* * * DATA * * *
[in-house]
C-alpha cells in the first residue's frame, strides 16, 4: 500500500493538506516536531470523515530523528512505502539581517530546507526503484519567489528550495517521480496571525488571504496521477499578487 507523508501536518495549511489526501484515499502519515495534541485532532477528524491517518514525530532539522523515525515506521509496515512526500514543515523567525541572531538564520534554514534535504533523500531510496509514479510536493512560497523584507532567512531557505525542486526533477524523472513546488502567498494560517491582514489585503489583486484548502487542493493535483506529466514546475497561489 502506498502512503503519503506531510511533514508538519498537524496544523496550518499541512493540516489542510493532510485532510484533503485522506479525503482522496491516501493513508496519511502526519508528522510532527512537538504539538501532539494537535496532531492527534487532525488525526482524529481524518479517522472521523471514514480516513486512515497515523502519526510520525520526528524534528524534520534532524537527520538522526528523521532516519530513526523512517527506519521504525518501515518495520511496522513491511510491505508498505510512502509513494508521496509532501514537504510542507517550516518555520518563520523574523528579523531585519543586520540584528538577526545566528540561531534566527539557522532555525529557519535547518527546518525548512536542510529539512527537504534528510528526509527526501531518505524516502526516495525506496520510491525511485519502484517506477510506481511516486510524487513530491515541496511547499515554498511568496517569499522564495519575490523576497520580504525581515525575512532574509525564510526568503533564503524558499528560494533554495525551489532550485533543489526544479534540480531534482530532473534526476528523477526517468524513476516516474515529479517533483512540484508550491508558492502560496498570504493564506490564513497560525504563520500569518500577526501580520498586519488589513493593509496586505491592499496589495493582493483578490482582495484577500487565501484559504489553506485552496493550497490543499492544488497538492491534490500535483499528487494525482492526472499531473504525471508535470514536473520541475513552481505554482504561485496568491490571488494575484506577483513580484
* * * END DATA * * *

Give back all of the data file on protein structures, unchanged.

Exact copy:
[in-house]
C-alpha cells in the first residue's frame, strides 16, 4: 500500500493538506516536531470523515530523528512505502539581517530546507526503484519567489528550495517521480496571525488571504496521477499578487 507523508501536518495549511489526501484515499502519515495534541485532532477528524491517518514525530532539522523515525515506521509496515512526500514543515523567525541572531538564520534554514534535504533523500531510496509514479510536493512560497523584507532567512531557505525542486526533477524523472513546488502567498494560517491582514489585503489583486484548502487542493493535483506529466514546475497561489 502506498502512503503519503506531510511533514508538519498537524496544523496550518499541512493540516489542510493532510485532510484533503485522506479525503482522496491516501493513508496519511502526519508528522510532527512537538504539538501532539494537535496532531492527534487532525488525526482524529481524518479517522472521523471514514480516513486512515497515523502519526510520525520526528524534528524534520534532524537527520538522526528523521532516519530513526523512517527506519521504525518501515518495520511496522513491511510491505508498505510512502509513494508521496509532501514537504510542507517550516518555520518563520523574523528579523531585519543586520540584528538577526545566528540561531534566527539557522532555525529557519535547518527546518525548512536542510529539512527537504534528510528526509527526501531518505524516502526516495525506496520510491525511485519502484517506477510506481511516486510524487513530491515541496511547499515554498511568496517569499522564495519575490523576497520580504525581515525575512532574509525564510526568503533564503524558499528560494533554495525551489532550485533543489526544479534540480531534482530532473534526476528523477526517468524513476516516474515529479517533483512540484508550491508558492502560496498570504493564506490564513497560525504563520500569518500577526501580520498586519488589513493593509496586505491592499496589495493582493483578490482582495484577500487565501484559504489553506485552496493550497490543499492544488497538492491534490500535483499528487494525482492526472499531473504525471508535470514536473520541475513552481505554482504561485496568491490571488494575484506577483513580484